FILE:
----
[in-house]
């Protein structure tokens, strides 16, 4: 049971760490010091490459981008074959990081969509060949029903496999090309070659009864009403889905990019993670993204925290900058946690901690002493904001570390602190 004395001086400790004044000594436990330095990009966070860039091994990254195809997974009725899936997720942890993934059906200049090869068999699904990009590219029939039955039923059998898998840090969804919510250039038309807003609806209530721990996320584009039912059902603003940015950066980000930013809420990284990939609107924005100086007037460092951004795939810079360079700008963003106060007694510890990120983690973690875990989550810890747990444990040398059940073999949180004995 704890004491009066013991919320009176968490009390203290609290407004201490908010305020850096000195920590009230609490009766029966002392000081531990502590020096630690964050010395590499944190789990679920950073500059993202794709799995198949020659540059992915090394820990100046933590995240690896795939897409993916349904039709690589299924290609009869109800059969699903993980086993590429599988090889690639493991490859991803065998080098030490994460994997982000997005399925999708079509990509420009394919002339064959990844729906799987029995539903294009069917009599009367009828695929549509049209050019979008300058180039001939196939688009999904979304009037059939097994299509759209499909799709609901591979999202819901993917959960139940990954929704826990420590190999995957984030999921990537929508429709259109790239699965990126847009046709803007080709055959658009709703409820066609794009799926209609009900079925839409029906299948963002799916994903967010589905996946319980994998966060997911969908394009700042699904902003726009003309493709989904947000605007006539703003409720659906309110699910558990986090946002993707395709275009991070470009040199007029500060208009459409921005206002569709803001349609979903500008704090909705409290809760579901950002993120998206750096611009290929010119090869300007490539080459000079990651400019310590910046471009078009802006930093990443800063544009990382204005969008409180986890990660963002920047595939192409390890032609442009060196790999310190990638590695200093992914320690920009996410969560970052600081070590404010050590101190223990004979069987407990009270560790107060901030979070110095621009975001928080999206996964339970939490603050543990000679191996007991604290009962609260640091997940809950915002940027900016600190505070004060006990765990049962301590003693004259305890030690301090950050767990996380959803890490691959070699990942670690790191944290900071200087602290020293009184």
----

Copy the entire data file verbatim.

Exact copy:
[in-house]
């Protein structure tokens, strides 16, 4: 049971760490010091490459981008074959990081969509060949029903496999090309070659009864009403889905990019993670993204925290900058946690901690002493904001570390602190 004395001086400790004044000594436990330095990009966070860039091994990254195809997974009725899936997720942890993934059906200049090869068999699904990009590219029939039955039923059998898998840090969804919510250039038309807003609806209530721990996320584009039912059902603003940015950066980000930013809420990284990939609107924005100086007037460092951004795939810079360079700008963003106060007694510890990120983690973690875990989550810890747990444990040398059940073999949180004995 704890004491009066013991919320009176968490009390203290609290407004201490908010305020850096000195920590009230609490009766029966002392000081531990502590020096630690964050010395590499944190789990679920950073500059993202794709799995198949020659540059992915090394820990100046933590995240690896795939897409993916349904039709690589299924290609009869109800059969699903993980086993590429599988090889690639493991490859991803065998080098030490994460994997982000997005399925999708079509990509420009394919002339064959990844729906799987029995539903294009069917009599009367009828695929549509049209050019979008300058180039001939196939688009999904979304009037059939097994299509759209499909799709609901591979999202819901993917959960139940990954929704826990420590190999995957984030999921990537929508429709259109790239699965990126847009046709803007080709055959658009709703409820066609794009799926209609009900079925839409029906299948963002799916994903967010589905996946319980994998966060997911969908394009700042699904902003726009003309493709989904947000605007006539703003409720659906309110699910558990986090946002993707395709275009991070470009040199007029500060208009459409921005206002569709803001349609979903500008704090909705409290809760579901950002993120998206750096611009290929010119090869300007490539080459000079990651400019310590910046471009078009802006930093990443800063544009990382204005969008409180986890990660963002920047595939192409390890032609442009060196790999310190990638590695200093992914320690920009996410969560970052600081070590404010050590101190223990004979069987407990009270560790107060901030979070110095621009975001928080999206996964339970939490603050543990000679191996007991604290009962609260640091997940809950915002940027900016600190505070004060006990765990049962301590003693004259305890030690301090950050767990996380959803890490691959070699990942670690790191944290900071200087602290020293009184």